Post-Polio Syndrome

Living with Post-Polio Syndrome

When we left hospital after contracting Polio, ( know as Infantile Paralysis many years ago ), regardless of the disabilities bequeathed us by the Polio Virus, the last thing told us by our attending Physician, now burnt into our memory was "You must use it, or lose it"

How wrong was this statement, and since that fateful day we have been unwittingly destroying, or further damaging, already seriously damaged motor neurons, to such a degree that almost 70% of Polio Survivors are now experiencing one of the most devastating debilitating neurodegenerative condition in the world.

Non-motor symptoms of PPS have considerable quality of life implications and are notoriously challenging to manage, and yet very few Medical Professionals have even a slight knowledge of Polio, and even less of PPS.

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Every person who was caught by the Polio virus had damage to 98% of their motor neurons, with these motor neurons receiving either a minimum of 58% damage, or total destruction.

Many Polio victims were never diagnosed as their symptoms could have been only 'flu like' and would have gone unnoticed

Even those of us who had 58% of our motor neurons damaged would never be paralyzed.

Our parents were told that our recovery was stable and once our muscle strength and physical abilities returned, they will remain stable for the rest of our lives, in fact we developed unexpected and disabling symptoms about 35 years after the acute polio virus attack.

Post-Polio Syndrome or Post-Polio Sequelae symptoms:

  • 91% - Fatigue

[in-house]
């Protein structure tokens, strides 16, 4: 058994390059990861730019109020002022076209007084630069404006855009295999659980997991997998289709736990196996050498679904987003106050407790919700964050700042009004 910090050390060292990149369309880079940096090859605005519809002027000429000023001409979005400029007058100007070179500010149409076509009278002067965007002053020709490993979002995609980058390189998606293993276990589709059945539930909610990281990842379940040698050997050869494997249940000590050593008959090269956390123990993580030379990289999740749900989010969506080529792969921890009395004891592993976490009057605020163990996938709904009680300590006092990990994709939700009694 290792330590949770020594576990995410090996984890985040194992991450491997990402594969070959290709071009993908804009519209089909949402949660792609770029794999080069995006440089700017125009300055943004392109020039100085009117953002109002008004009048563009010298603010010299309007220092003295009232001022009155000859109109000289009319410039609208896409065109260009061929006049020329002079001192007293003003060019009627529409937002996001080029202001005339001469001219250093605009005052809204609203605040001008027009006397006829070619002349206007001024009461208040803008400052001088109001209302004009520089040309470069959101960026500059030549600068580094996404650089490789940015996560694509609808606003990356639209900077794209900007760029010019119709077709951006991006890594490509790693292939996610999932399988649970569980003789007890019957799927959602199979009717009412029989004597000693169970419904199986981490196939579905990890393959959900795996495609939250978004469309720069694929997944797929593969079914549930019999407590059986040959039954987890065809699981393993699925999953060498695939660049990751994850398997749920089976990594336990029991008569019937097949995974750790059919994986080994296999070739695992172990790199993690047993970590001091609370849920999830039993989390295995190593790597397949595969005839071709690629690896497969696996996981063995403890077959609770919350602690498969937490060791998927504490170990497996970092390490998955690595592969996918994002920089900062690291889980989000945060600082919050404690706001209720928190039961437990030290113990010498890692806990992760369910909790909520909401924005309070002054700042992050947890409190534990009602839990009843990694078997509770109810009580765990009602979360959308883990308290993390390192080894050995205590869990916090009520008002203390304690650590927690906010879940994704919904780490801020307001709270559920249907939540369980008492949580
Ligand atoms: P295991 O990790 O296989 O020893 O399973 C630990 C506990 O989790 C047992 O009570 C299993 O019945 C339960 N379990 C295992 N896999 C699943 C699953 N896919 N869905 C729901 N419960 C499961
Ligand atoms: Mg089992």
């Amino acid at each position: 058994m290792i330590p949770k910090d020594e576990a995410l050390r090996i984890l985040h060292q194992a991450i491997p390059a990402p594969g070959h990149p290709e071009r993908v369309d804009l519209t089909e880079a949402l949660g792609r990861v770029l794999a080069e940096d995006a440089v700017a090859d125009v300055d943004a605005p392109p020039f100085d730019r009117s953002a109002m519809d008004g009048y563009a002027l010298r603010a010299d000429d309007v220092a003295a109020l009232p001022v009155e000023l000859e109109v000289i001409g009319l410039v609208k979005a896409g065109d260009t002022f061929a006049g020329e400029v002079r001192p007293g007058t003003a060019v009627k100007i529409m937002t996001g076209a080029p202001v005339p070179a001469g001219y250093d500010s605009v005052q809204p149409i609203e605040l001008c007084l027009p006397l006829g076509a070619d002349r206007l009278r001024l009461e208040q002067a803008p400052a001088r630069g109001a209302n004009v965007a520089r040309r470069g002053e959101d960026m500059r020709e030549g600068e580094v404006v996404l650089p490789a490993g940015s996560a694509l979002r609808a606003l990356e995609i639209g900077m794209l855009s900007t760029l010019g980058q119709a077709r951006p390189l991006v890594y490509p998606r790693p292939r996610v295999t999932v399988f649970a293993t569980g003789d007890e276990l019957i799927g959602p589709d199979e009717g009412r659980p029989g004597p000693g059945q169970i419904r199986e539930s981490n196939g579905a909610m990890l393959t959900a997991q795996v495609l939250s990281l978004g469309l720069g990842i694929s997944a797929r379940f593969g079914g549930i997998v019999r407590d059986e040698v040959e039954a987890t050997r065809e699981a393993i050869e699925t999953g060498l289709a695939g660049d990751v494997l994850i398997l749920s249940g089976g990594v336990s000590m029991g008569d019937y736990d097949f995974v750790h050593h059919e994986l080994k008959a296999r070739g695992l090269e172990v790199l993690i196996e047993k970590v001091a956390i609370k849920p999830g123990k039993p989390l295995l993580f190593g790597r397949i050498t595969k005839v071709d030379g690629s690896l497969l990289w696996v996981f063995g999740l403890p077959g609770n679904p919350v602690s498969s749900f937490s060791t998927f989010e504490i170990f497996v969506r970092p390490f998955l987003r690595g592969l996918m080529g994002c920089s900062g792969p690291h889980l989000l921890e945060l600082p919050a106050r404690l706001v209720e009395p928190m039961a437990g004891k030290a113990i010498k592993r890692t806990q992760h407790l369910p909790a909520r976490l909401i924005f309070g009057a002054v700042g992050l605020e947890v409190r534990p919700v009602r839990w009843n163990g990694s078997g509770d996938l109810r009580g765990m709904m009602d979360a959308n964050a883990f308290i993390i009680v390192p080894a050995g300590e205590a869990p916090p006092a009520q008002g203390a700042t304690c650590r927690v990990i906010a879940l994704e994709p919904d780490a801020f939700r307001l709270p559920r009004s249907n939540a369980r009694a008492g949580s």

• 82% - Muscle Weaknes
  • 76% - Muscle Pain
  • 75% - Joint Pain
  • 60% - Cold Intolerance
  • 50% - Sleep Disorders
  • 15% - Difficulty Swallowing
  • 5% - Breathing Issues

If a Polio Survivor has total paralysis at the time of the virus attack, but has very limited paralysis when leaving hospital, they will in all probability suffer the most serious effects of Post-Polio Syndrome, and vice-versa. This is generally thought to be the case because the enormous number of sprouts formed to replace or repair the virus damaged motor neurons would be only 'temporary', and with normal or excessive wear, would not last beyond 30 or so years after the initial attack, thus the greatest effects of PPS.

At the time of the initial attack parents of Polio Survivors were told that they would die, stop breathing, or never walk again, but in the vast majority of cases this was not the case.

For some strange reason, we were told that:

  • We would never go to college
  • We would never get a job, and
  • We would never get married.

To be accepted, Polio Survivors became 'Type A' personalities, with the feeling of loneliness, and have a lower sense of adequacy, worth, and value.

We were told to 'get normal', and so:

Motor Neurons.png
  • We discarded assistive devices
  • We have more years of education
  • We work more overtime hours and take fewer sick days
  • The rate of employment and annual income is the same as non-disabled workers, and are unrelated to the severity of our disabilities
  • We married at a higher rate
  • We are 15% more sensitive to criticism and failure, and 30% more 'Type A'

The polio virus actually entered and damaged the brain first, whether or not it entered the spinal cord....

Fatigue is the number 1 reported PPS, brain fatigue associated with:

  • Reported difficulty with concentration, memory, attention, word finding and staying awake
  • Abnormal attention, word finding and slowed thinking speed on neuropsychologic tests
  • Brain wave slowing
  • Other PPS "brain" symptoms evident: Abnormal breathing ( 50% ), and Twitching in sleep ( 33% )

What then must Polio Survivors do?

[1]

  1. Dr. Richard Bruno -The Polio Paradox